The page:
7 uncertain, since both host and home country bankruptcy regimes may apply. The risk is that a foreign branch's home jurisdiction will find that the netting arrangements are not legally valid under its laws, and thus render the netting measures adopted by the Canadian clearing and settlement system ineffective in dealing with the bankruptcy and liquidation of the foreign bank. This could result in foreign liquidators attempting to unwind or "cherry pick" netted transactions. Thus, according to the BIS, in systems that use netting, an assessment of the legal validity of the arrangement requires an "examination of every law that could possibly apply to the arrangement (i.e., system) or its participants". 4 Another major source of uncertainty regarding the ability of clearing and settlement systems to settle without undue costs in the event of a participant failure relates to the enforceability of the pledge of collateral by participants to support their loss sharing commitments to such systems. Clearing and settlement systems typically rely upon collateral arrangements among participants to cover losses associated with the failure of any single participant. Thus, the defaulting participant may have pledged collateral to cover some, or in some cases all, of the loss exposure created in the system. When a participant defaults, the manner in which the system covers the losses depends critically on the ability to realize on the collateral pledged by the defaulting institution. Depending on the type of collateral involved, there is the possibility that the law of a non-canadian jurisdiction could be applied to determine the rights of the Bank of Canada, a Canadian clearing house or survivors in collateral pledged by a branch. Where the ultimate disposition of the losses is not in accord with the system design, significant unanticipated costs may be imposed on surviving participants, including the Bank of Canada. This could in turn jeopardize the attainment of the objectives of these systems. A third concern is that, if the laws of the home jurisdiction were to apply in a bankruptcy proceeding affecting the assets of the Canadian branch of a foreign bank, then the protections in the PCSA to ensure settlement finality in Canadian clearing and settlement systems may not apply. These protections are designed to ensure that the settlement rules of domestic clearing and settlement systems will operate as planned, free from legal challenge and that the accounts used to settle positions in these systems will be free from any stay order and can be used to settle obligations of participants even if a participant has failed. The Bank of Canada would have a direct financial exposure to these risks in the LVTS because of the uncollateralized guarantee provided by the Bank to ensure settlement of the LVTS in the event of multiple participant failures on the same day. This guarantee was based on the view that the private sector participants would provide sufficient collateral to deal with the failure of a single participant regardless of size, and that the netting arrangements in the LVTS were legally immune to challenges. If a foreign bank branch failed while it was a direct participant in the LVTS, and its netted position was eventually unwound or its pledged collateral ultimately was unavailable to cover losses, the Bank might well be required to make up any shortfall, becoming an unsecured creditor of the foreign bank parent. Thus, the Bank could become an unsecured guarantor even in the case of the failure of a single participant, although this is a situation that the uncollateralized guarantee was not intended to cover. Possible responses The simplest and most effective approach would have been to prohibit foreign bank branches from direct participation in clearing and settlement systems in Canada. These branches could then have accessed these systems indirectly through other direct participants, including a related subsidiary. This approach was judged to be unnecessarily constraining. Instead, it was decided that branches would be permitted direct participation in Canadian clearing and settlement systems if they were able to provide satisfactory legal opinions as to the application of foreign law, including: (i) the enforceability of the netting and finality features of Canadian clearing and settlement systems; and (ii) the validity and enforceability of grants of collateral security in clearing and settlement systems. This approach to controlling risk is consistent with that taken in other G-10 countries vis-à-vis foreign bank participants. Proposed legislative action Under the proposed legislation, foreign banks that carry on business in Canada through a full-service branch will be members of the Canadian Payments Association (CPA). Lending branches, which will not take
8 deposits, will not be eligible to be CPA members. However, foreign banks which operate through lending branches will be eligible to participate in non-cpa systems so long as they meet the participation criteria of those systems. The proposed legislation also amends the PCSA to provide that the Governor of the Bank of Canada may prohibit, or impose conditions on, the participation of a full-service branch or a lending branch of a foreign bank in a payment clearing and settlement system designated by the Governor under the Payment Clearing and Settlement Act if the Governor is of the opinion that its participation would pose, or would likely pose, a systemic risk or an unacceptable risk to the Bank of Canada. If the Governor does not prohibit their participation, both types of branches would be permitted under the legislation to participate in designated clearing and settlement systems (provided that they meet the requirements of those systems). To enable the Governor to make this assessment, the proposed amendments empower the Governor to require foreign banks to provide certain information about the application of foreign laws to the bank. The main tool for obtaining information about the application of foreign laws to a foreign bank wishing to participate directly in a designated system will be a legal opinion from counsel in the bank's home jurisdiction. The Bank of Canada has developed a draft form of legal opinion and has provided it to foreign banks currently operating in Canada as well as to CDS and the CPA for comment. The form requires counsel in the home jurisdiction to give an opinion on, among other things: which laws would govern the foreign bank's activities in the designated system; the enforceability of netting in the home jurisdiction; and the validity and enforceability in the home jurisdiction of collateral pledged to support obligations in the system. It is intended that the opinion will be provided to both the Bank of Canada and to the designated system in which the foreign bank wishes to participate. Based on the legal opinions provided as well as on any other relevant information, the Governor will make a judgment on whether direct access to a designated system of banks in a given country (or of a given jurisdiction in a country where relevant) would pose systemic risk or a risk to the Bank of Canada in guaranteeing settlement. Where the judgment is that the foreign bank's participation would pose systemic risk or unacceptable risk to the Bank of Canada, the Governor will have the power to prohibit, or place conditions on, the bank's participation. To give you a flavour of the kinds of outcomes that are possible, I would note that it is likely that foreign banks of a country with a zero-hour rule (which involves the unwinding of all transactions that occurred on the day of failure) would not be permitted to participate in either of the currently designated systems since the absence of protection for netting would put the systems at risk of unwinding in the case of a failure of the foreign bank. To give another example, the conflict of law rules of Canadian provinces provide that a security interest in a bank account is governed by the laws of the debtor's home jurisdiction. The assignment to the Bank of Canada of Special Deposit Accounts at the Bank held by LVTS participants can be an important form of collateral in the LVTS. If this type of collateral is subjected to foreign law under the conflict of law rules, it may be rendered invalid or unenforceable where it does not comply with the requirements of that law. One way of addressing the concern raised by this situation would be to permit the foreign bank to participate directly in the LVTS but without access to this form of collateral. So, as you can see, there will be a lot of work to do both on the part of those preparing legal opinions for foreign banks wishing to participate in designated systems and on the part of the Bank of Canada and clearing houses in assessing them. The outcome in any particular case might be full access to the system in the same way Canadian incorporated participants have access, a restricted or conditional form of access (e.g. without ability to use certain kinds of collateral or perhaps without access to intra-day credit), or no access (e.g. if netting were put at risk). Concluding Remarks Many policy proposals involving the financial sector are designed to achieve greater competition or to improve the safety in the sector, and there is often a tension between the achievement of these goals. The consideration of foreign bank branch entry in Canada is no different in this regard. The delivery of financial services and products to Canadians via foreign bank branches is intended to promote vigorous competition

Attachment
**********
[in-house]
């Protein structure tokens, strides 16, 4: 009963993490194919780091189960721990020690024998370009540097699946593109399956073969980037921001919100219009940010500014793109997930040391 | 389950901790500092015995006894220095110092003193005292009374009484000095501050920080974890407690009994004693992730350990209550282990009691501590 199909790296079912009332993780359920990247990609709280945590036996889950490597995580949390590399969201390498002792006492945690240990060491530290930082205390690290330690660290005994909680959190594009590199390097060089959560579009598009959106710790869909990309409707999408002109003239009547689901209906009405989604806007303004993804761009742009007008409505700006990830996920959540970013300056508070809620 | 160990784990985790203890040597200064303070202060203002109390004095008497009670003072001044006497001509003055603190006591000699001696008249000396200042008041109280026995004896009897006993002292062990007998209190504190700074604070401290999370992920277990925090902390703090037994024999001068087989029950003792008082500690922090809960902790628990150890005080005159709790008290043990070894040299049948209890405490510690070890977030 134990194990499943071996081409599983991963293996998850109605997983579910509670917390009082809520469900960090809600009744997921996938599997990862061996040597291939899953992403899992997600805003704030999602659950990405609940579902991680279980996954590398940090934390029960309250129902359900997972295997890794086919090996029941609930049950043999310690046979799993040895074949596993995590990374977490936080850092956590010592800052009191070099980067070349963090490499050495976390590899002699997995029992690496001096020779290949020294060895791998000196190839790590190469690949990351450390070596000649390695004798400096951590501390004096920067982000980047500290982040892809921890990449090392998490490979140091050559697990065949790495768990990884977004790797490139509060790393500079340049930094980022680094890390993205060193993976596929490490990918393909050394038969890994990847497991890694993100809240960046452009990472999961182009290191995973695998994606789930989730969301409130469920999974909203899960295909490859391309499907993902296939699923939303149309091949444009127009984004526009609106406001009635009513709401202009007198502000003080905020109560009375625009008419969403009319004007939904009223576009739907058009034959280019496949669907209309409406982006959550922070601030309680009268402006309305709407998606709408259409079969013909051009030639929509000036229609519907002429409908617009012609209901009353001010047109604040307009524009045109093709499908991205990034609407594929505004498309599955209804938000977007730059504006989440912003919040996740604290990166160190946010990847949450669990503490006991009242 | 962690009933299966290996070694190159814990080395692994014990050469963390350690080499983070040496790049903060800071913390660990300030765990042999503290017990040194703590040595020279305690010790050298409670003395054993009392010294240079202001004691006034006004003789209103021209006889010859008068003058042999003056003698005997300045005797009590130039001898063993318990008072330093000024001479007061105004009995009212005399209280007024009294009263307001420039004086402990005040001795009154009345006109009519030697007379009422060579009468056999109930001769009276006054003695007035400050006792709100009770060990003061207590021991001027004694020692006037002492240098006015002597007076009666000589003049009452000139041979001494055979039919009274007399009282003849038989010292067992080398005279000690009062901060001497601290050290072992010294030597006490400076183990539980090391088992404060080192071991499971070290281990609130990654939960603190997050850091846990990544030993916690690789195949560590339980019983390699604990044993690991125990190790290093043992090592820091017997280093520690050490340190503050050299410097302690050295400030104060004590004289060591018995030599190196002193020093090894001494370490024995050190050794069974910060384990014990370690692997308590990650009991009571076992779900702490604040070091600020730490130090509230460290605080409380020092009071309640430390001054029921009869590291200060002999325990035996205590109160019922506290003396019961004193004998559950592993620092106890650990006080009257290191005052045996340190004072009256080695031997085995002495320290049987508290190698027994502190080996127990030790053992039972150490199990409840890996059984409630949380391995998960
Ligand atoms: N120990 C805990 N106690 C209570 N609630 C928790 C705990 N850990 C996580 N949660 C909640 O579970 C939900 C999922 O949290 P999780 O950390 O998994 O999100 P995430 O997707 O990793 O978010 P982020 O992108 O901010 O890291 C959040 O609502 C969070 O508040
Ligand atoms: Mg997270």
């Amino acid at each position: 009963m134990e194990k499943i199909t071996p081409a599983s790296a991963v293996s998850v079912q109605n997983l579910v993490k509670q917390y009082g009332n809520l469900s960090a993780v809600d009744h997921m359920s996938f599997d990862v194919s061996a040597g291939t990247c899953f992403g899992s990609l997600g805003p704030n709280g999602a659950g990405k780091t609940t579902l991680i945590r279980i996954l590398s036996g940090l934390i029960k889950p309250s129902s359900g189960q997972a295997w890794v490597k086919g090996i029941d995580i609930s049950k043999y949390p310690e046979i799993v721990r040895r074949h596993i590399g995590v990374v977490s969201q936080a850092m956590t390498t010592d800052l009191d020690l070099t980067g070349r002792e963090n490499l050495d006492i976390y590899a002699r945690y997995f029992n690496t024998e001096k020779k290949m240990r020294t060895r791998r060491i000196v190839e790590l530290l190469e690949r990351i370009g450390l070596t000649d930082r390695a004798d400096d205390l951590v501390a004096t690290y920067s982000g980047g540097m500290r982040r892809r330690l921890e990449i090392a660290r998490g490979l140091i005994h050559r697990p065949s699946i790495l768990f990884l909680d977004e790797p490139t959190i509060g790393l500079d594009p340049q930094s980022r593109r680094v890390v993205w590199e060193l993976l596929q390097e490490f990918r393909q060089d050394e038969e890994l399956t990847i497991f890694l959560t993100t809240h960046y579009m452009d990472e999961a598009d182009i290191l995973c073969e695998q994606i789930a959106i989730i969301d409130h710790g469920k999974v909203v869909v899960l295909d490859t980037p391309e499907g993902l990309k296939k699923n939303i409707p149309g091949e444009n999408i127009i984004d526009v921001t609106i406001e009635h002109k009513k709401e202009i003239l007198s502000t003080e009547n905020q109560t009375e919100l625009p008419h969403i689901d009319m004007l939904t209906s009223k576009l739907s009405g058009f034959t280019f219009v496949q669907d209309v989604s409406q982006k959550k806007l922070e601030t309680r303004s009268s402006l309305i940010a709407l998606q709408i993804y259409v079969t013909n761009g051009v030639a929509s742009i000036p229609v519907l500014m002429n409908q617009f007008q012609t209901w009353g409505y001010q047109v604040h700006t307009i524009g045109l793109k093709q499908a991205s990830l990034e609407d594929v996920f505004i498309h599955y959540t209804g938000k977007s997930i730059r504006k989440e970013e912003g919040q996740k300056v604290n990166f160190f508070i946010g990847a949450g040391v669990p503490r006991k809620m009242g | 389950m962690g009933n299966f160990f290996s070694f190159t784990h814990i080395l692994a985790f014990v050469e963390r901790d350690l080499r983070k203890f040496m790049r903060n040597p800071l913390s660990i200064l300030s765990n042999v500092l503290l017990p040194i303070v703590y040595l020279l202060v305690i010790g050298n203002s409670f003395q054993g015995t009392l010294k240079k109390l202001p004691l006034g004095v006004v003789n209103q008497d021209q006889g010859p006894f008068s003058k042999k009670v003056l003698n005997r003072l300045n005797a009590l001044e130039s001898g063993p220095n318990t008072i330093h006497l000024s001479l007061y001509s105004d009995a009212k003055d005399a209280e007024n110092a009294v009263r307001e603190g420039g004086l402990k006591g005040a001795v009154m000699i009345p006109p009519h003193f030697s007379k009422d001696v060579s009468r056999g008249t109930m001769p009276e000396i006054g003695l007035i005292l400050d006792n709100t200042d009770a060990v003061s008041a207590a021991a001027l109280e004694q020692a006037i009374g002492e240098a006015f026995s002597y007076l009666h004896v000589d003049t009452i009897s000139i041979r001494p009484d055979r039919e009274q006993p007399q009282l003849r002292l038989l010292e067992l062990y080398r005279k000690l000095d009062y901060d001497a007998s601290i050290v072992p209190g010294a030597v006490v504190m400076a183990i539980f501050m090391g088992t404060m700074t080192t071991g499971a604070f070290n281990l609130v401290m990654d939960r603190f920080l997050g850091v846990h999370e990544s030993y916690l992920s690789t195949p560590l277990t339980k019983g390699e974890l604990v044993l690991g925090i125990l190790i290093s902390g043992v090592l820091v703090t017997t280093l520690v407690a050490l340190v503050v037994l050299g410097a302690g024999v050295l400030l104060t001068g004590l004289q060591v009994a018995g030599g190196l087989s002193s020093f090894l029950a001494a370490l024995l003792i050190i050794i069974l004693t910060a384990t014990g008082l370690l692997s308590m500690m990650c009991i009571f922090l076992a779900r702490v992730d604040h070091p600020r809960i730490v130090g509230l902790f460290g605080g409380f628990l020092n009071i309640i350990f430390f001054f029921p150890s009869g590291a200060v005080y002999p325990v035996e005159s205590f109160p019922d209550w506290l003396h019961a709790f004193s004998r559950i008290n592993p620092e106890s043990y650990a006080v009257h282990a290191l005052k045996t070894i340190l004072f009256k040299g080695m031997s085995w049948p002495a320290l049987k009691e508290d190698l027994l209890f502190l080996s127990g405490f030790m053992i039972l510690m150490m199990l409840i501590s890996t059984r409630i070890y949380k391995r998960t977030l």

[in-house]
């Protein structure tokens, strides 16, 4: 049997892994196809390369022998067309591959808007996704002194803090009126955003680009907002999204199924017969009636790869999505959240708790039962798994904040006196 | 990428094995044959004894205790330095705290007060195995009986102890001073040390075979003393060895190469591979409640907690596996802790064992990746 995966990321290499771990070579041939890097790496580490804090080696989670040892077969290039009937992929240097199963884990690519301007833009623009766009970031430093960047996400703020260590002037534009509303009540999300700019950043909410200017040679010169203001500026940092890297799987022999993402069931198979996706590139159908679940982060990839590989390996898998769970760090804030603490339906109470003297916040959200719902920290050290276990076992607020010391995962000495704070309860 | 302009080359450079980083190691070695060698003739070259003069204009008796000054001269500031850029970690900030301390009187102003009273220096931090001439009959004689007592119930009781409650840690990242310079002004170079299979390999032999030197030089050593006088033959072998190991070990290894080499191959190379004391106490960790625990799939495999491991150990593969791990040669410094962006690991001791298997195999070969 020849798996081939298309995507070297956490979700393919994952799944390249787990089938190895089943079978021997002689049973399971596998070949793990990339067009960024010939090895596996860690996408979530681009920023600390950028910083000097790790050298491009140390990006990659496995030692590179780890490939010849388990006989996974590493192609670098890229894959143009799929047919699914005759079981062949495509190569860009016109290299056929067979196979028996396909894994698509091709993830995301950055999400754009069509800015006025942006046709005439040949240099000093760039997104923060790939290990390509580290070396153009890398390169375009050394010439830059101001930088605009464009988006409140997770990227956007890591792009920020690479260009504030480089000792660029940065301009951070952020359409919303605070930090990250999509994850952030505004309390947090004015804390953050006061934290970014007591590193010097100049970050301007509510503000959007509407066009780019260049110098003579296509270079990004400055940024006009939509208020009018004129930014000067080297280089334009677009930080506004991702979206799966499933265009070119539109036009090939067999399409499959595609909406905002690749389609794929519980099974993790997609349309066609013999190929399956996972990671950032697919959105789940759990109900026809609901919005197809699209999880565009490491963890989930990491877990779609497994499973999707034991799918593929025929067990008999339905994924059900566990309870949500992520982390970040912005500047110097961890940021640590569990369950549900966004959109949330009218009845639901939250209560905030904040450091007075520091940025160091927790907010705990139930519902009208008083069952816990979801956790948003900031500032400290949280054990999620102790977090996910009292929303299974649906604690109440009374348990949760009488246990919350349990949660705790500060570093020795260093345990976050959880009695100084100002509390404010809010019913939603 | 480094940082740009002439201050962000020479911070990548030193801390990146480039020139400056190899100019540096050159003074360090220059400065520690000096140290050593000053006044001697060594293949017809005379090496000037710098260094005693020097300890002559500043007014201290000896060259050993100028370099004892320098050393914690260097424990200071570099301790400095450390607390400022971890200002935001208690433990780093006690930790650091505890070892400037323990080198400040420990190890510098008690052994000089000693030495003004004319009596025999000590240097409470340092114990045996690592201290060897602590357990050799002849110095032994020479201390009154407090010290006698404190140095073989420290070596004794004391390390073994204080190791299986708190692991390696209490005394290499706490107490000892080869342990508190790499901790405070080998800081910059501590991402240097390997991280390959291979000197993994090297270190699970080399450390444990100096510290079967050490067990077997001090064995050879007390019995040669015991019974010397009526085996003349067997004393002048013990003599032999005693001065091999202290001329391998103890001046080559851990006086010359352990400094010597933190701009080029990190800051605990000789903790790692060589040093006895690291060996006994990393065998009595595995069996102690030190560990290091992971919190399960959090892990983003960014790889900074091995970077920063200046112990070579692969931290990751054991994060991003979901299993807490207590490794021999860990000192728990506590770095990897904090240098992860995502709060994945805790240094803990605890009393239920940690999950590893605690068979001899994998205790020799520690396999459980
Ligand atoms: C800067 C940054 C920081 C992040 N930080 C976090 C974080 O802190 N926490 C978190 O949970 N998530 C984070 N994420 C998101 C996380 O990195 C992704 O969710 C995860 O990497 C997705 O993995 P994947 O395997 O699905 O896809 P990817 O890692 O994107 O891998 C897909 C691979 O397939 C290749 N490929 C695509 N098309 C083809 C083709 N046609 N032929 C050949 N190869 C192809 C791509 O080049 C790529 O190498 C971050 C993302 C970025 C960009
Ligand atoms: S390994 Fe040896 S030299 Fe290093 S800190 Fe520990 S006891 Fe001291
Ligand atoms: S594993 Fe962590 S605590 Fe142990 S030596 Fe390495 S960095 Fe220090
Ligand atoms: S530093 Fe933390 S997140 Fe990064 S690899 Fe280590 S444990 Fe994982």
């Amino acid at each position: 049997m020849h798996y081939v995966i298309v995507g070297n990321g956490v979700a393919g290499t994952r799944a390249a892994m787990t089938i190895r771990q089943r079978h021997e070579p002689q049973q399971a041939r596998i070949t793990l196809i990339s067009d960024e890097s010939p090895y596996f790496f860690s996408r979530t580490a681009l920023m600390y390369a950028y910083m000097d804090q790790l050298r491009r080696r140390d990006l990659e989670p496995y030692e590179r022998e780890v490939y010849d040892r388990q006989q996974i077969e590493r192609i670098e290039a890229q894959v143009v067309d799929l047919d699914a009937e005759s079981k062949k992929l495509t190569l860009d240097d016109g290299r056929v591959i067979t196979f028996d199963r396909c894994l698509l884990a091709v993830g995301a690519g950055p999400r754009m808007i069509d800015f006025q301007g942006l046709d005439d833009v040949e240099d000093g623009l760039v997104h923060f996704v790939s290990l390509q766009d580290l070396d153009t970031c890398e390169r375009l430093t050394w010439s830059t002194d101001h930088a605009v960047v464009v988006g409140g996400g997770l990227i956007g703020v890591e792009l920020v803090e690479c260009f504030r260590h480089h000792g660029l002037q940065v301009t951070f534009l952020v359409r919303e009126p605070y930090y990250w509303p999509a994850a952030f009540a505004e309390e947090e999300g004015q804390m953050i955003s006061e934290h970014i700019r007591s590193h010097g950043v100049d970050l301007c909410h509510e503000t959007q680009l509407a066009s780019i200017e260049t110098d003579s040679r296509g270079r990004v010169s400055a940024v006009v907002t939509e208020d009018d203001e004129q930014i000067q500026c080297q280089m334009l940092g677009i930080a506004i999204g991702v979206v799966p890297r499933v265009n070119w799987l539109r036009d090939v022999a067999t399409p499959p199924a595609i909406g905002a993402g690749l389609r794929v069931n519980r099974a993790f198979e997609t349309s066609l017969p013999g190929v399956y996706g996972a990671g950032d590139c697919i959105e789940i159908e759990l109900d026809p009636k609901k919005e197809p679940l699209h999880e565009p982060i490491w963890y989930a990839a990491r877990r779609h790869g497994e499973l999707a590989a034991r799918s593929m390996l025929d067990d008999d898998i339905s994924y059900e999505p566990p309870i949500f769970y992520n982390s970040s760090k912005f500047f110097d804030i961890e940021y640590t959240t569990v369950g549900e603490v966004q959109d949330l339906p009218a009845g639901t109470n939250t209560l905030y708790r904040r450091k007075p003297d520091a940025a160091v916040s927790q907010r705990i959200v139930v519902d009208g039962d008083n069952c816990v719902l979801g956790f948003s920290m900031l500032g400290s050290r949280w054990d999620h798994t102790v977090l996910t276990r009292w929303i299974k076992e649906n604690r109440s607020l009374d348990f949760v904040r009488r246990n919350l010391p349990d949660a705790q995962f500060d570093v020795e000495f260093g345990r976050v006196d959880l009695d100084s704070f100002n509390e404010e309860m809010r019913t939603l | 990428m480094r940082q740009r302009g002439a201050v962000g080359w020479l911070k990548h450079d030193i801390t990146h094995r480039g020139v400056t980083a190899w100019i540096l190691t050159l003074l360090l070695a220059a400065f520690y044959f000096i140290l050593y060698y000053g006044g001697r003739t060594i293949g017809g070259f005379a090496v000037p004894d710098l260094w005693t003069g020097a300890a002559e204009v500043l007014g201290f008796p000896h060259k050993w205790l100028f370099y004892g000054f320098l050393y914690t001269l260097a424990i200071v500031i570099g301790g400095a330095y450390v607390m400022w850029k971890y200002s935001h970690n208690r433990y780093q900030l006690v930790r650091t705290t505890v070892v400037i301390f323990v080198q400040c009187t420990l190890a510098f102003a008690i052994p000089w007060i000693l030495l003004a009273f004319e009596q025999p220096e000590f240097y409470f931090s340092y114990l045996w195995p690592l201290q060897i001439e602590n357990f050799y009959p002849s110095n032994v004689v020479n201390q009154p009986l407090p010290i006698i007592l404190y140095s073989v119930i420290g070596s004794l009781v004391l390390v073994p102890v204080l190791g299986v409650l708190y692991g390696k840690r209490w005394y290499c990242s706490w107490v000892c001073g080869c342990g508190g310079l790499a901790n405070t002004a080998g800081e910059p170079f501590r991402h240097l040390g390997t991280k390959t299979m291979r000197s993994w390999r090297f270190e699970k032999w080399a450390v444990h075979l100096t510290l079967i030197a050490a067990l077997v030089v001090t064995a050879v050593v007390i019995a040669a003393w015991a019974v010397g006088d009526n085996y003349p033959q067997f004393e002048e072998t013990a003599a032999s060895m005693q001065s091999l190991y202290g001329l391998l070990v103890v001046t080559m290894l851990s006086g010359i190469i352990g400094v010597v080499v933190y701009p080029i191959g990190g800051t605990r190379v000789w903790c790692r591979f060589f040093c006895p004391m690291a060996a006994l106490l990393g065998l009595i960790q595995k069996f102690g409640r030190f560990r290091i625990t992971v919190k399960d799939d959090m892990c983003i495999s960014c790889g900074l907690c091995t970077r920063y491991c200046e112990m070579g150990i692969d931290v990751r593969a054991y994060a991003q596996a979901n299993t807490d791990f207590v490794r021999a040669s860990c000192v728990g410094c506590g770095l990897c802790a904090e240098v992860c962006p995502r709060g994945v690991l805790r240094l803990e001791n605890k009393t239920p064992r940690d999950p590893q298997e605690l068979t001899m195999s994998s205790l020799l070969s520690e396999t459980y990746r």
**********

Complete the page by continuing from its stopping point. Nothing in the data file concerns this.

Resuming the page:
9 in the Canadian financial market place. At the same time, the possible entry of foreign banks (via their branches) into large-value clearing and settlement systems could raise important safety issues for the financial sector. The foreign bank branch legislation currently before parliament reflects the trade-off between the goals of greater competition and safety in the financial sector. Foreign bank branches will be permitted to operate in Canada, promoting competition. But reflecting the concerns about the risks that could be posed by the direct participation of foreign bank branches in large-value clearing and settlement systems, the legislation provides a means for these risks to be considered and addressed. Footnotes 1. The early parts of this paper draw heavily on previous work at the Bank of Canada, particularly C. Freedman and C. Goodlet, The Canadian payments system: recent developments in structure and regulation, in Federal Reserve Bank of Chicago, Proceedings of the conference on Payments Systems in the Global Economy: Risks and Opportunities, May 1998, pp , and C. Goodlet, Clearing and settlement systems and the Bank of Canada, Bank of Canada Review, Autumn 1997, pp For a more detailed account of the operation of the LVTS see J. Dingle, The LVTS Canada's largevalue transfer system, Bank of Canada Review, Fall The monetary policy implications are discussed in D. Howard, A primer on the implementation of monetary policy in the LVTS environment, Bank of Canada Review, Fall Furthermore, there is no moral hazard in these arrangements, since the loss arrangements under Tranche 2 ensure that the participating institutions have the incentive to continue to behave prudently in monitoring each others risk because so much of their own collateral is at stake before the Bank suffers any loss. 4. BIS Working Group on the Legal Aspects of Netting Arrangements, September 1995.